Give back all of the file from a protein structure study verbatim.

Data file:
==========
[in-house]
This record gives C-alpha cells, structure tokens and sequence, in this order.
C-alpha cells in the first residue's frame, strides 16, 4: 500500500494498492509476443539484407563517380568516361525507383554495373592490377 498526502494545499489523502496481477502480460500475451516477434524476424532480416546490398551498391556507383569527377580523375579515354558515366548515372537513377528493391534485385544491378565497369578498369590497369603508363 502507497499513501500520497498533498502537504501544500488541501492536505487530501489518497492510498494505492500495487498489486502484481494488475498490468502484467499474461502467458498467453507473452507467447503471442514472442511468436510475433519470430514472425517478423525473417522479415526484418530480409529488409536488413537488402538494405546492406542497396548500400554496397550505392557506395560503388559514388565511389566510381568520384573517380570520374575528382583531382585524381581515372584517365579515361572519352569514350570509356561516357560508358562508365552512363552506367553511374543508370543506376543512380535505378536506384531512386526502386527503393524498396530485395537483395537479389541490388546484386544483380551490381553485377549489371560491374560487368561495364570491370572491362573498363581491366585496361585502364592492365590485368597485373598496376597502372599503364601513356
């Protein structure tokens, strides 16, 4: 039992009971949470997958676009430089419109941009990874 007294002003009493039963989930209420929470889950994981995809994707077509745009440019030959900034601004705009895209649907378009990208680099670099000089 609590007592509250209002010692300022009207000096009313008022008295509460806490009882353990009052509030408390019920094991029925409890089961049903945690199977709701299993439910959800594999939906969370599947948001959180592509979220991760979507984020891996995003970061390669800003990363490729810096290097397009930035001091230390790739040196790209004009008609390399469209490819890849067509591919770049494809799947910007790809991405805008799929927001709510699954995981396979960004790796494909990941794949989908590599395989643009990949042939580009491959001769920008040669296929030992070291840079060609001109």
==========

[in-house]
This record gives C-alpha cells, structure tokens and sequence, in this order.
C-alpha cells in the first residue's frame, strides 16, 4: 500500500494498492509476443539484407563517380568516361525507383554495373592490377 498526502494545499489523502496481477502480460500475451516477434524476424532480416546490398551498391556507383569527377580523375579515354558515366548515372537513377528493391534485385544491378565497369578498369590497369603508363 502507497499513501500520497498533498502537504501544500488541501492536505487530501489518497492510498494505492500495487498489486502484481494488475498490468502484467499474461502467458498467453507473452507467447503471442514472442511468436510475433519470430514472425517478423525473417522479415526484418530480409529488409536488413537488402538494405546492406542497396548500400554496397550505392557506395560503388559514388565511389566510381568520384573517380570520374575528382583531382585524381581515372584517365579515361572519352569514350570509356561516357560508358562508365552512363552506367553511374543508370543506376543512380535505378536506384531512386526502386527503393524498396530485395537483395537479389541490388546484386544483380551490381553485377549489371560491374560487368561495364570491370572491362573498363581491366585496361585502364592492365590485368597485373598496376597502372599503364601513356
């Protein structure tokens, strides 16, 4: 039992009971949470997958676009430089419109941009990874 007294002003009493039963989930209420929470889950994981995809994707077509745009440019030959900034601004705009895209649907378009990208680099670099000089 609590007592509250209002010692300022009207000096009313008022008295509460806490009882353990009052509030408390019920094991029925409890089961049903945690199977709701299993439910959800594999939906969370599947948001959180592509979220991760979507984020891996995003970061390669800003990363490729810096290097397009930035001091230390790739040196790209004009008609390399469209490819890849067509591919770049494809799947910007790809991405805008799929927001709510699954995981396979960004790796494909990941794949989908590599395989643009990949042939580009491959001769920008040669296929030992070291840079060609001109």